This is the accessible text file for GAO report number GAO-08-836R 
entitled 'Federal Reserve Banks: Area for Improvement in Information 
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June 16, 2008: 

Louise L. Roseman, Director: 

Division of Reserve Bank Operations: 

and Payment Systems: 

Board of Governors of the Federal: 

Reserve System: 

Subject: Federal Reserve Banks: Areas for Improvement in Information 
Security Controls: 

Dear Ms. Roseman: 

In connection with fulfilling our requirement to audit the financial 
statements of the U.S. government,[Footnote 1] we audited and reported 
on the Schedules of Federal Debt Managed by the Bureau of the Public 
Debt (BPD) for the fiscal years ended September 30, 2007 and 
2006.[Footnote 2] As part of these audits, we performed a review of the 
general and application information security controls over key 
financial systems maintained and operated by the Federal Reserve Banks 
(FRBs) on behalf of the Department of the Treasury's BPD relevant to 
the Schedule of Federal Debt. 

In our audit report on the Schedules of Federal Debt for the fiscal 
years ended September 30, 2007 and 2006, we concluded that BPD 
maintained, in all material respects, effective internal control 
relevant to the Schedule of Federal Debt related to financial reporting 
and compliance with applicable laws and regulations as of September 30, 
2007, that provided reasonable assurance that misstatements, losses, or 
noncompliance material in relation to the Schedule of Federal Debt 
would be prevented or detected on a timely basis. However, we found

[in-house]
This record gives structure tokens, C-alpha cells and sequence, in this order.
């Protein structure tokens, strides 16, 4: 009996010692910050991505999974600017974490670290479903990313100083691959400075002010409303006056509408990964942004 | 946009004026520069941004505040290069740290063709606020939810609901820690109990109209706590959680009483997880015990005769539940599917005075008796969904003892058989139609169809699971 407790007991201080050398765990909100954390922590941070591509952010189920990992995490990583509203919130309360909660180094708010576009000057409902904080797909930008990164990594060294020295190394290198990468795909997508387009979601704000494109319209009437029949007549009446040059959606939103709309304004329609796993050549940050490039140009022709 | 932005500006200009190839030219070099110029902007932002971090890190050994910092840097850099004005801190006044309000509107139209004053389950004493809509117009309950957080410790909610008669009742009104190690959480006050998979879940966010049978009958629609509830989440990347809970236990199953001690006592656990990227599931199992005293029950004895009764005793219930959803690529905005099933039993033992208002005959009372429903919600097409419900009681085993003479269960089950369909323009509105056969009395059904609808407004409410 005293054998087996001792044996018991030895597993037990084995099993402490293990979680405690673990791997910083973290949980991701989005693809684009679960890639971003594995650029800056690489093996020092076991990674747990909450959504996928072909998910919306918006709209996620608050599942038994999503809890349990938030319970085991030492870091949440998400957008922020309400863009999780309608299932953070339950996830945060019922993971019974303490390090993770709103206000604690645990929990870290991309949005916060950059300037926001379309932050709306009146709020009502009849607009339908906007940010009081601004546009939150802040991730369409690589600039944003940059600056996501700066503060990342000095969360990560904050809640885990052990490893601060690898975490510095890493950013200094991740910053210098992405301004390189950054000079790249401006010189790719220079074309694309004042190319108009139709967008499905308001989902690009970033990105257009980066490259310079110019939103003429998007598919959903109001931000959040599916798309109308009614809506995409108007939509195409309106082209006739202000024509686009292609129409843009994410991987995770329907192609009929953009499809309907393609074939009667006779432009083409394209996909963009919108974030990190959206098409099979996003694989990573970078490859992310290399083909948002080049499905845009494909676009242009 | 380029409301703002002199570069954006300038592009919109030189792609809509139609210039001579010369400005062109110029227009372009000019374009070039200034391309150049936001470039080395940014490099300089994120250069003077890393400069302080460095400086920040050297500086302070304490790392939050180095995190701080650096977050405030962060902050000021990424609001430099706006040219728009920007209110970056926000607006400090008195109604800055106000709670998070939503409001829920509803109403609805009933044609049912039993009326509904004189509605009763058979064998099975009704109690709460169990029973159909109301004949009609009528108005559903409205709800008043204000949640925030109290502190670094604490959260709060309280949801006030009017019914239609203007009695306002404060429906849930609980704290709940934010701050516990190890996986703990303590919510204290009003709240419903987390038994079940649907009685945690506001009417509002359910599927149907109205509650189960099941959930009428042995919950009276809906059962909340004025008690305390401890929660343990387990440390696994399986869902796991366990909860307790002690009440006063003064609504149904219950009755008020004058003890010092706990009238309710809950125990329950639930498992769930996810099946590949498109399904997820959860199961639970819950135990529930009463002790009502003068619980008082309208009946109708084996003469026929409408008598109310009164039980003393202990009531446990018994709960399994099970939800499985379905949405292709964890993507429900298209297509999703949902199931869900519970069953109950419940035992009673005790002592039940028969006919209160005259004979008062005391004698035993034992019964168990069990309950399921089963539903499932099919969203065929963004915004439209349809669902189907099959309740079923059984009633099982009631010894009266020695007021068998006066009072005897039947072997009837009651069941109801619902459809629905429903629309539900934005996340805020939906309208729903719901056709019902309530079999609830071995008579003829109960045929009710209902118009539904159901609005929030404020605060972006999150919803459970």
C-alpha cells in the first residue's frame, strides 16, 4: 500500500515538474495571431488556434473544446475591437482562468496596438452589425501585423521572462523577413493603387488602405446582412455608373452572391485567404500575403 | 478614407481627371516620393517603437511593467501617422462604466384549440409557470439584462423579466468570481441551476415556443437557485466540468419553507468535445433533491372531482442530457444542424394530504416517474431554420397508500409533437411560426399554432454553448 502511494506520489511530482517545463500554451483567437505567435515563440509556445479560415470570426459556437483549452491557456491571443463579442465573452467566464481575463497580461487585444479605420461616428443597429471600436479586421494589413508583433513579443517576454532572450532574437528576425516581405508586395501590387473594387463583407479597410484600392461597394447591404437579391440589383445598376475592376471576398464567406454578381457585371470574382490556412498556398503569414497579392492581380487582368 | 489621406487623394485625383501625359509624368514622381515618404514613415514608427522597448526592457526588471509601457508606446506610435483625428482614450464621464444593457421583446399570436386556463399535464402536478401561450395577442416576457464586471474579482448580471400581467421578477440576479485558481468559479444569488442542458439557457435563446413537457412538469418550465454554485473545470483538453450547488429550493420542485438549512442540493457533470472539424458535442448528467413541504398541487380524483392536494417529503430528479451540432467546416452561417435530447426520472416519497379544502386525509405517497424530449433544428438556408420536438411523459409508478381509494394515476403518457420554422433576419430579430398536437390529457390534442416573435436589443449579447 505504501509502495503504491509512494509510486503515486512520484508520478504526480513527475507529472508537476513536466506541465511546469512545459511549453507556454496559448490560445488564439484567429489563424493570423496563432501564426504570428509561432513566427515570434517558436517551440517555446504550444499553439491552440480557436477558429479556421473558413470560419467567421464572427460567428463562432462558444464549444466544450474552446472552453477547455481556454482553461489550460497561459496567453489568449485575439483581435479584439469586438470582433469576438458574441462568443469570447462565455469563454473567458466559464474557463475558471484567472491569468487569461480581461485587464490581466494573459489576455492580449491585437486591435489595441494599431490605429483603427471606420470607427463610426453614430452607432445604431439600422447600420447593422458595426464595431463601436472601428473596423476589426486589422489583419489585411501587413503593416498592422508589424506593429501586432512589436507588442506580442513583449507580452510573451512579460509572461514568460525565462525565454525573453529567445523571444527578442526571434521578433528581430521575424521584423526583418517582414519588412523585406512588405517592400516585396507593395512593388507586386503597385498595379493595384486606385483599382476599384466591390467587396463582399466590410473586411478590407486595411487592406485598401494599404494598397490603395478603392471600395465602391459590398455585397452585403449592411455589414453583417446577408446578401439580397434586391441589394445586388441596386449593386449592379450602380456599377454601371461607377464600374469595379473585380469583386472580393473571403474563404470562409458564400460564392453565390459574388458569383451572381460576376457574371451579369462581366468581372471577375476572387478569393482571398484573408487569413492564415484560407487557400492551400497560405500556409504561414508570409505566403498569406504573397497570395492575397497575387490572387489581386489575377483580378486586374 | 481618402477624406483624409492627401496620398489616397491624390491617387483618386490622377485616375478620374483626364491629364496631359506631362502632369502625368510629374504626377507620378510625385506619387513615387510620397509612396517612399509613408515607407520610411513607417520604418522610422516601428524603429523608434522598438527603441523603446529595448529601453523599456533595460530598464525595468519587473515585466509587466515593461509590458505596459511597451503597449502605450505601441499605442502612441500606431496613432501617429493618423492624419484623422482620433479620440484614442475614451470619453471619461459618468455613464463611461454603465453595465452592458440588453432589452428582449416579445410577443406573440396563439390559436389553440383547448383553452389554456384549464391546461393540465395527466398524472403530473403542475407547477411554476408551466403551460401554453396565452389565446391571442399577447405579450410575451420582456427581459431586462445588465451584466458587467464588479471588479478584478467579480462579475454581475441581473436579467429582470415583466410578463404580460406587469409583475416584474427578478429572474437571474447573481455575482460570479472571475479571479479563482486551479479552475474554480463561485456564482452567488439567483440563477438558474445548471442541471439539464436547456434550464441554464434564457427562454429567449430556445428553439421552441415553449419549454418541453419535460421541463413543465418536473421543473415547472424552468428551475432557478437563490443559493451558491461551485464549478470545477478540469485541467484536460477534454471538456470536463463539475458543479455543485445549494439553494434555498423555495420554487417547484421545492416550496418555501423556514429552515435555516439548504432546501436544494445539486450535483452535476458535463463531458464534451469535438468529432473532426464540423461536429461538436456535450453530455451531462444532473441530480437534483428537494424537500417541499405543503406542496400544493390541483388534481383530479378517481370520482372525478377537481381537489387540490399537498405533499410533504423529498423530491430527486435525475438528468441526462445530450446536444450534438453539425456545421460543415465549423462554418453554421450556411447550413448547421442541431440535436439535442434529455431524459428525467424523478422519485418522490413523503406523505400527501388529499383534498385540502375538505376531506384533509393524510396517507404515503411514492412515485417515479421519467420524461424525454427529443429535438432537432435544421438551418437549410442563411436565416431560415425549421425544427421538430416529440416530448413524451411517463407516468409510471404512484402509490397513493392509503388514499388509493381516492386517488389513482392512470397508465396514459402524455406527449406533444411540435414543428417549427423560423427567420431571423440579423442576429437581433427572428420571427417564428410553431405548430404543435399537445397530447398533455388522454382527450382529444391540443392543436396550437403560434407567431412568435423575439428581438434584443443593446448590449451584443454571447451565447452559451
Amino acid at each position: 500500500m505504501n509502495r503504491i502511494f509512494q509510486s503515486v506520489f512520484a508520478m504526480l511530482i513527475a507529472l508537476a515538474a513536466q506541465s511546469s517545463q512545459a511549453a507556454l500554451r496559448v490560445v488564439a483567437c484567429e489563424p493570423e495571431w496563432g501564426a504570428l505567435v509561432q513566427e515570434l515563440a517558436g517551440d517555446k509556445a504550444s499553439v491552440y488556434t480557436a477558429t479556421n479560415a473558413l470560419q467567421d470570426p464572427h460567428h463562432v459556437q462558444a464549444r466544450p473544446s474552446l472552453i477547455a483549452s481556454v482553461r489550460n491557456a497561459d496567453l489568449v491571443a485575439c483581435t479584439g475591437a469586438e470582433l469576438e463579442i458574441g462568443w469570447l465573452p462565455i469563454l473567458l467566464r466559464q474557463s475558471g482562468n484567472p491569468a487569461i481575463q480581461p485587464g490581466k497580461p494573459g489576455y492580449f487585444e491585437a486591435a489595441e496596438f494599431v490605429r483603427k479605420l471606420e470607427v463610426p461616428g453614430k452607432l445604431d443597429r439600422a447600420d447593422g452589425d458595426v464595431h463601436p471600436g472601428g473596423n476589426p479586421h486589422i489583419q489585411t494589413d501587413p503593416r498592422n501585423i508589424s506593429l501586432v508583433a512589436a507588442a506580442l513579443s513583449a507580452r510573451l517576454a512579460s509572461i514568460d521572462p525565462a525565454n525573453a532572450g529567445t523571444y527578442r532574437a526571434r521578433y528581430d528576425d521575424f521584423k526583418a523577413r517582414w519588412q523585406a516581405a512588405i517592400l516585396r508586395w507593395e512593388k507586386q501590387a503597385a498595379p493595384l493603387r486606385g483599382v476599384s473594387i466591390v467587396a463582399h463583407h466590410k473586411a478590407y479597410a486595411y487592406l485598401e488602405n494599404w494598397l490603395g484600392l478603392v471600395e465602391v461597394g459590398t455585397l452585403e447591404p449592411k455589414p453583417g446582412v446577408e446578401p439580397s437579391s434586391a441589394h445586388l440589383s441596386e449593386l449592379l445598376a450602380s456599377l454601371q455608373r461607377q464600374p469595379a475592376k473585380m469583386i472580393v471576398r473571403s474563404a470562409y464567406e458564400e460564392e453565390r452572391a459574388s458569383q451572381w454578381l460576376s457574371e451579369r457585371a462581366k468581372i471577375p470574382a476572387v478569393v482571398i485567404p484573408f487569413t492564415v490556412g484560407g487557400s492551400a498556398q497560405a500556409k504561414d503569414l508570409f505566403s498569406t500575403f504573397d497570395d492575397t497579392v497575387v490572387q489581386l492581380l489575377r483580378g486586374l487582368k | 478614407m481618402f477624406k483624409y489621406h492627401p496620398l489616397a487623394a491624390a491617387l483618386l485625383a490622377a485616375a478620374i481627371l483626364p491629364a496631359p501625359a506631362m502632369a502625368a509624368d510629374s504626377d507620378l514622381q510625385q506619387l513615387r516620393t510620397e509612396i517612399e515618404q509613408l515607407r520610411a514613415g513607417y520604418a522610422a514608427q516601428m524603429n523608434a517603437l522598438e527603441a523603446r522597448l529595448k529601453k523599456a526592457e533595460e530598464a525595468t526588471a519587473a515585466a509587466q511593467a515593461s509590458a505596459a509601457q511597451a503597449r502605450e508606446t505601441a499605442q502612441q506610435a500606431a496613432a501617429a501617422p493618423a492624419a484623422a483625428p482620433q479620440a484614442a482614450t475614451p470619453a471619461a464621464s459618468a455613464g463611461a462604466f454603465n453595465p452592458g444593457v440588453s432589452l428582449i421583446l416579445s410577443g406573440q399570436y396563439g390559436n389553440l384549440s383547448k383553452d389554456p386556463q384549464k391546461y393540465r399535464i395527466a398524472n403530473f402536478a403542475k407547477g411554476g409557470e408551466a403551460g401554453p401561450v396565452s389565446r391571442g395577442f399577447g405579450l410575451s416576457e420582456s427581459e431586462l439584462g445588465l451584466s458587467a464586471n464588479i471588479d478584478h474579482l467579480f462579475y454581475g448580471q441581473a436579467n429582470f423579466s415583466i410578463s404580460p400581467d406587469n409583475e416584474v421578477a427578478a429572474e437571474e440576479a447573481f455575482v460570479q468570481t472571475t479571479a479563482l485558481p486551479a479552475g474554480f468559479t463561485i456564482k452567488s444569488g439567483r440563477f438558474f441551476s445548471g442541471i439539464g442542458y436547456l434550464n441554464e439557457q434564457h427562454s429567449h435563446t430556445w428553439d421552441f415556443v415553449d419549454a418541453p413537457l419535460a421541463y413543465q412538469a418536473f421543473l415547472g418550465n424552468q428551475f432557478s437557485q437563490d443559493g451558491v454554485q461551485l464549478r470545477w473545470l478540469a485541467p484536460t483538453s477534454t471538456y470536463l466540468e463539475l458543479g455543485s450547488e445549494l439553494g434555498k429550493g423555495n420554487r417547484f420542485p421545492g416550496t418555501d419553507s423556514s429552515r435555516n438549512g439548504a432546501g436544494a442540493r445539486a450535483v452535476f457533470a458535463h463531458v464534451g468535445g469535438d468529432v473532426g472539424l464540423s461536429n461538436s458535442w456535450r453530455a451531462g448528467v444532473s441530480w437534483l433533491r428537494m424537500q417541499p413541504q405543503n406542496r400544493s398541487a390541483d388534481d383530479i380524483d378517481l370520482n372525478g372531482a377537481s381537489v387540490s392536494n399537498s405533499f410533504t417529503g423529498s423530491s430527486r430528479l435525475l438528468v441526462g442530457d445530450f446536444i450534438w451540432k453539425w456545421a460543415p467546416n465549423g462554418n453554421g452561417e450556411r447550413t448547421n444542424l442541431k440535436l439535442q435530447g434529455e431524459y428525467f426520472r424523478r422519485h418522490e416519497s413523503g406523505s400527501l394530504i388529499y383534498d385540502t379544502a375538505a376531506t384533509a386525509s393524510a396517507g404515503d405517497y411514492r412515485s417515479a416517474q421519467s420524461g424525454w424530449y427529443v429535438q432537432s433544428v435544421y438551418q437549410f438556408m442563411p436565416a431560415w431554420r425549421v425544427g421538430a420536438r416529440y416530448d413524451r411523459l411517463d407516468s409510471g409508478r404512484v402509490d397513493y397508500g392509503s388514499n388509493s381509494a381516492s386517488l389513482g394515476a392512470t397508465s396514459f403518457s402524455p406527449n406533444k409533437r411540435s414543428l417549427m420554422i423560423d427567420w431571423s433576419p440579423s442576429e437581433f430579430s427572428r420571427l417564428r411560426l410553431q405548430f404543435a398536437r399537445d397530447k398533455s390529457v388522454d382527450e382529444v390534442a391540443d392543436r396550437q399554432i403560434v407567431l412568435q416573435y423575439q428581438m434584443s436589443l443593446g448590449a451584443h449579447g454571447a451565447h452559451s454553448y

matters involving information security controls that we do not consider 
to be significant deficiencies.[Footnote 3] As it relates to controls 
over financial reporting and compliance with applicable laws and 
regulations, the potential effect of such control deficiencies was 
mitigated by the FRBs and BPD. The FRBs mitigated the potential effect 
of such control deficiencies with physical security measures and a 
program of monitoring user and system activity, and BPD with 
compensating management and reconciliation controls. Nevertheless, the 
matters relating to key financial systems maintained and operated by 
the FRBs on behalf of BPD warrant FRB management's attention and 
action. 

This report presents the control deficiencies identified during our 
fiscal year 2007 testing of the general and application information 
security controls over key financial systems maintained and operated by 
the FRBs on behalf of the Department of the Treasury's BPD relevant to 
the Schedule of Federal Debt. In a separately issued Limited Official 
Use Only report, we communicated detailed information regarding our 
findings to FRB management. 

Results in Brief: 

Our fiscal year 2007 audit procedures identified 12 information 
security control deficiencies, all of which relate to general controls. 
Specifically, the control deficiencies identified were in the areas of 
entitywide security program planning and management, access control, 
and system software. In the Limited Official Use Only report, we made 
14 detailed recommendations to address these control deficiencies. 

None of our findings pose significant risks to the FRB financial